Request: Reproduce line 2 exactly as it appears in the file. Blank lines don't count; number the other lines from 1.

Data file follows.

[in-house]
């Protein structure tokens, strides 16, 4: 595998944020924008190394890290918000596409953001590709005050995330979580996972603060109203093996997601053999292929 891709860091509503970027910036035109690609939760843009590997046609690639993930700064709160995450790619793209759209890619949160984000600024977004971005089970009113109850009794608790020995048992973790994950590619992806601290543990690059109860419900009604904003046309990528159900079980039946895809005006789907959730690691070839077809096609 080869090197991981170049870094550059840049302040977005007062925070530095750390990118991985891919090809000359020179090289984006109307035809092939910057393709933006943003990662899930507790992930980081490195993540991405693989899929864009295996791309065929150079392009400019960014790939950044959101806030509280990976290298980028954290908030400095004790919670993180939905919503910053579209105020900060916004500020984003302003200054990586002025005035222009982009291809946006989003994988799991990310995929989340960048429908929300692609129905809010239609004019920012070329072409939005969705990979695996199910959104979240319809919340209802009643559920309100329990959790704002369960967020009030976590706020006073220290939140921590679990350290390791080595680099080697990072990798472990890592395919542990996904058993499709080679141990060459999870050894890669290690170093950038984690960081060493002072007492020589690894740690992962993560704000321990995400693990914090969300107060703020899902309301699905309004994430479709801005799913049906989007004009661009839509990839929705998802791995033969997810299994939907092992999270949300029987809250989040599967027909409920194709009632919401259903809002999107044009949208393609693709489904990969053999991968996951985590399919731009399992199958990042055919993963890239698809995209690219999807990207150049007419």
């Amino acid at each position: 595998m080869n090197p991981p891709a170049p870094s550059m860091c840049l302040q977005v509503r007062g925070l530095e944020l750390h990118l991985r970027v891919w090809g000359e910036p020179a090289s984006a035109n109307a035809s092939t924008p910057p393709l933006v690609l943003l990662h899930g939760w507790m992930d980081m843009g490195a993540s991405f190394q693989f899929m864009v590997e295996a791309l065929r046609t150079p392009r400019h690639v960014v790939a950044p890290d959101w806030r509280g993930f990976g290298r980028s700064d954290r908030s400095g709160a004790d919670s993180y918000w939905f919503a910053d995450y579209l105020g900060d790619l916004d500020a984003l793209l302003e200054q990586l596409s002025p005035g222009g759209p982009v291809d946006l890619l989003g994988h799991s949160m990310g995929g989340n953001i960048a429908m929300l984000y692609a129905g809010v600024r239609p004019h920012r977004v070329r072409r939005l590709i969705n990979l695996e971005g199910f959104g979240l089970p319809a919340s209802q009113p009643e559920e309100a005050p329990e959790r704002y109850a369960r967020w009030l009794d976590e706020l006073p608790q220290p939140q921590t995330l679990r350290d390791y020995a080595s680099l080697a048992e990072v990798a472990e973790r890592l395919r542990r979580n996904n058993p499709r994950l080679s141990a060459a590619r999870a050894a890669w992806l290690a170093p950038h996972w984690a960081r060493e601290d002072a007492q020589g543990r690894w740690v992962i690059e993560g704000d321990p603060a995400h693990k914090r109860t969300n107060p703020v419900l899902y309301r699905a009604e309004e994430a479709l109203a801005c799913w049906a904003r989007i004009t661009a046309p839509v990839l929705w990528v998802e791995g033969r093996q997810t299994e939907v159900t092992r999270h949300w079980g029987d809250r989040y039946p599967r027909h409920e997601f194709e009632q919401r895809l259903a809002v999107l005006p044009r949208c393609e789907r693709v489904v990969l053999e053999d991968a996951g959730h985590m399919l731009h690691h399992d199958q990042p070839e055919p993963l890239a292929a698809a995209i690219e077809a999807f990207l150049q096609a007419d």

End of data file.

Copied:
């Protein structure tokens, strides 16, 4: 595998944020924008190394890290918000596409953001590709005050995330979580996972603060109203093996997601053999292929 891709860091509503970027910036035109690609939760843009590997046609690639993930700064709160995450790619793209759209890619949160984000600024977004971005089970009113109850009794608790020995048992973790994950590619992806601290543990690059109860419900009604904003046309990528159900079980039946895809005006789907959730690691070839077809096609 080869090197991981170049870094550059840049302040977005007062925070530095750390990118991985891919090809000359020179090289984006109307035809092939910057393709933006943003990662899930507790992930980081490195993540991405693989899929864009295996791309065929150079392009400019960014790939950044959101806030509280990976290298980028954290908030400095004790919670993180939905919503910053579209105020900060916004500020984003302003200054990586002025005035222009982009291809946006989003994988799991990310995929989340960048429908929300692609129905809010239609004019920012070329072409939005969705990979695996199910959104979240319809919340209802009643559920309100329990959790704002369960967020009030976590706020006073220290939140921590679990350290390791080595680099080697990072990798472990890592395919542990996904058993499709080679141990060459999870050894890669290690170093950038984690960081060493002072007492020589690894740690992962993560704000321990995400693990914090969300107060703020899902309301699905309004994430479709801005799913049906989007004009661009839509990839929705998802791995033969997810299994939907092992999270949300029987809250989040599967027909409920194709009632919401259903809002999107044009949208393609693709489904990969053999991968996951985590399919731009399992199958990042055919993963890239698809995209690219999807990207150049007419």